Meet Claressa Shields, The Toughest Teenager In The World

AP Photo/Carlos Osorio

At age 19, American Claressa Shields may be just the kind of super prospect that women's boxing needs.

Claressa Shields is fast. She's powerful. She's athletically intimidating. She is also hilariously unfiltered and the star of a forthcoming documentary, called "T-Rex," that chronicles her rise from Flint, Michigan, to the London Olympics, where she won America's only gold medal in women's boxing. Also important to mention: She was 17 years old then, and is only 19 now.

This past Monday, Shields practically maxed out her amateur resume. She not only won the middleweight division of the AIBA world championships in South Korea, but she was named "Outstanding Boxer of the Tournament," too.

But that wasn't all. At a banquet a few hours later, Shields was also named 2014 elite women's boxer of the year for dominating the 19-40 age category, even though it was her first year in the largest and most prestigious age group. Funny, Shields (52-1 in her career) said she went into the tournament simply hoping for a rematch with the Englishwoman who was responsible for her only loss, two years earlier. But her nemesis, Savannah Marshall, lost early, so Shields had to just crush everybody else. Which she did, including a TKO in which the opposing trainer saw enough in 11 seconds to immediately throw in the towel.

espnW caught up with Shields hours after winning her world title.

What did you receive for being the outstanding boxer of the tournament and 2014 fighter of the year?

For best fighter of the world championships, you get this nice piece of paper with your name on it. For the elite fighter of the year, I got this massive trophy. I'm just so humbled. It healed my heart. I felt all the pain from losing my only match (in 2012) go away. I was overjoyed.

Your first bout in South Korea, against Uganda's Hellen Baleke, lasted 11 seconds. What happened?

It was too bad that she had to get me on the first draw. I wasn't gonna fight her like she was coming to her first tournament. I was gonna fight her like she was the world champion -- so she had a lot of problems on her hands. Her coach knows my history. After he saw me hit her with that right hand, he started thinking and threw the towel.

Had you ever had a fight end that way before?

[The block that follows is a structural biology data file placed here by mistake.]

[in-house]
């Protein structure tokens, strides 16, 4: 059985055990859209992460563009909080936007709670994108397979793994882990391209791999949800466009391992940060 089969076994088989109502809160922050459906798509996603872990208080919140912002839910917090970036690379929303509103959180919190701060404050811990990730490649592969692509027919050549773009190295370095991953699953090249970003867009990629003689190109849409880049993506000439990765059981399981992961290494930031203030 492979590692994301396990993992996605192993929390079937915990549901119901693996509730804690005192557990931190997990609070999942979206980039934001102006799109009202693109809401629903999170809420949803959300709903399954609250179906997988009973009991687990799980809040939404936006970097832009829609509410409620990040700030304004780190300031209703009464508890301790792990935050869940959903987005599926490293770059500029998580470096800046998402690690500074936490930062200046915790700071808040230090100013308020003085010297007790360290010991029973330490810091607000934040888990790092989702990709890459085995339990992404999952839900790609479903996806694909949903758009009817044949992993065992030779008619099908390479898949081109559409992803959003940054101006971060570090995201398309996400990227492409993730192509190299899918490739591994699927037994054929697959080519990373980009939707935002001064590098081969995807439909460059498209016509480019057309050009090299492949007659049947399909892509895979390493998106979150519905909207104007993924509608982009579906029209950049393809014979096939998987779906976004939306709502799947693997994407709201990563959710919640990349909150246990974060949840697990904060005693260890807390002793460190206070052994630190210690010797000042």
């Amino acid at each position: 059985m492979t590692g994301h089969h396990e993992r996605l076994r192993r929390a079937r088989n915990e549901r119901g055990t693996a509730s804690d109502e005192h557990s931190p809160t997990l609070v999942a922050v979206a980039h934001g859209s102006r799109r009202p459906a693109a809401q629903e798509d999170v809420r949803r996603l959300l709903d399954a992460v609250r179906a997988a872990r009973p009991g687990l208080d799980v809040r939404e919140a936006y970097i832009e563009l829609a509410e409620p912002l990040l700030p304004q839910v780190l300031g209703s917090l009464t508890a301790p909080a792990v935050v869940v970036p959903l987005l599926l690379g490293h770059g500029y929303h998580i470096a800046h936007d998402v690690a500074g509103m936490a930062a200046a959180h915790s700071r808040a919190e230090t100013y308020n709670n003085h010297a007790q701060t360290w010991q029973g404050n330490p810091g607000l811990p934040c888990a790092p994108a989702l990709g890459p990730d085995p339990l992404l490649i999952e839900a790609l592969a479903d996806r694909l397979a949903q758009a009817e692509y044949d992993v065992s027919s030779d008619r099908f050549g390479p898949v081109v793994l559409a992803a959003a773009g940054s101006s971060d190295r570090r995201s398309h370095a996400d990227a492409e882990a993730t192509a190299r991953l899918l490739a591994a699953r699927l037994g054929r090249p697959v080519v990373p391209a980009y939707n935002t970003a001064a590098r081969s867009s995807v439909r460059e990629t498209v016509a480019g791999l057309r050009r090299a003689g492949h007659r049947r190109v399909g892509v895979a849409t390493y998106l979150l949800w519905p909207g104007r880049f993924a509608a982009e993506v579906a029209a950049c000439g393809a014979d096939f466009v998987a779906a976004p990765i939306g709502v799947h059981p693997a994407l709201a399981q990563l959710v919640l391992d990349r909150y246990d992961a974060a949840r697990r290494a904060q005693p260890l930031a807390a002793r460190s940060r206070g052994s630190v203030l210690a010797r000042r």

Yeah, I had some throw in the towels. This one happened so fast, and he didn't throw it in. He kind of just put it on the ropes, so I didn't see it. When the ref broke us, I thought maybe one of our shoes was untied. I went back to the corner and was like, "What's up?" They told me, "It's over; her coach threw the towel in the ring." I was disappointed. I love to get in there and rumble. The 11 seconds is great for my record but I wanted to fight. I understand where her coach was coming from, though.

Which bout was your most difficult at the world championships?

My fight against Lidia Fidura from Poland. She was a straight brawler, throwing bombs. She didn't care what I hit her with. Her goal was to push me against the ropes and just fight, fight, fight. I don't mind doing that, but I would hit her with everything I had, and she would keep coming. We fought from the first bell to the last bell. I landed the cleaner shots. And I hurt her, at least twice. I thought I deserved the 8-count and I didn't get it. She was a great fighter.

I know you want to make yourself proud when you box, but is there anyone else you fight for these days?

A lot of people don't know, but I adopted a little girl. She's about 6 months old now. Her name is Klaressa Shields like mine, just spelled with a K. My cousin had her. She already had two kids; she didn't want to have another. I told her I wanted to have a baby after the Olympics but with my career and everything, I can't afford to get pregnant right now. So she decided to keep the baby, and now the baby lives with me. I was there for her birth and got to cut her little cord. It was scary seeing her come out. I was like, "What is going on here?" We're still going through the adoption process, but I have her when I'm at home. When I leave, my best friend's mom and her birth mother have her.

At the London Olympics, you won gold at 17 and were technically considered to be a "youth." Then, in 2013, the international boxing association tweaked its rule book so "youths" (17 and 18) were no longer allowed to compete against "elites" (age 19-40). What was that like?

I had to fight 17- to 18-year-olds for a whole year. I'd already fought the women who were 19 through 40, and I dominated them. Nobody who's 17 or 18 years old is going to fight an Olympic gold medalist. When they made that rule, I disappeared because I had no one to fight. Everyone was wondering, "Where's Claressa Shields?" People were asking me on Twitter and Facebook, "Do you even still box?" And I'd be like, "Wow." I laughed, but it was upsetting because I take boxing so serious.

Do you think spending your post-Olympic year in the youth division cost you, financially?

I really don't know. Right now, I don't have any sponsorships and I don't have any endorsements. I can't explain why. That is something I don't have any control of. Maybe in 2016 when I go back to the Olympics and I win another gold ... maybe then, you know? I think I'm a great person to represent anybody's foundation. I carry myself the way that a boxer or that a lady should. But there's nothing I can do about that. I just continue to grow as a person, to grow as a fighter, and to keep going up the ladder because the ladder never stops. You've got to keep climbing.

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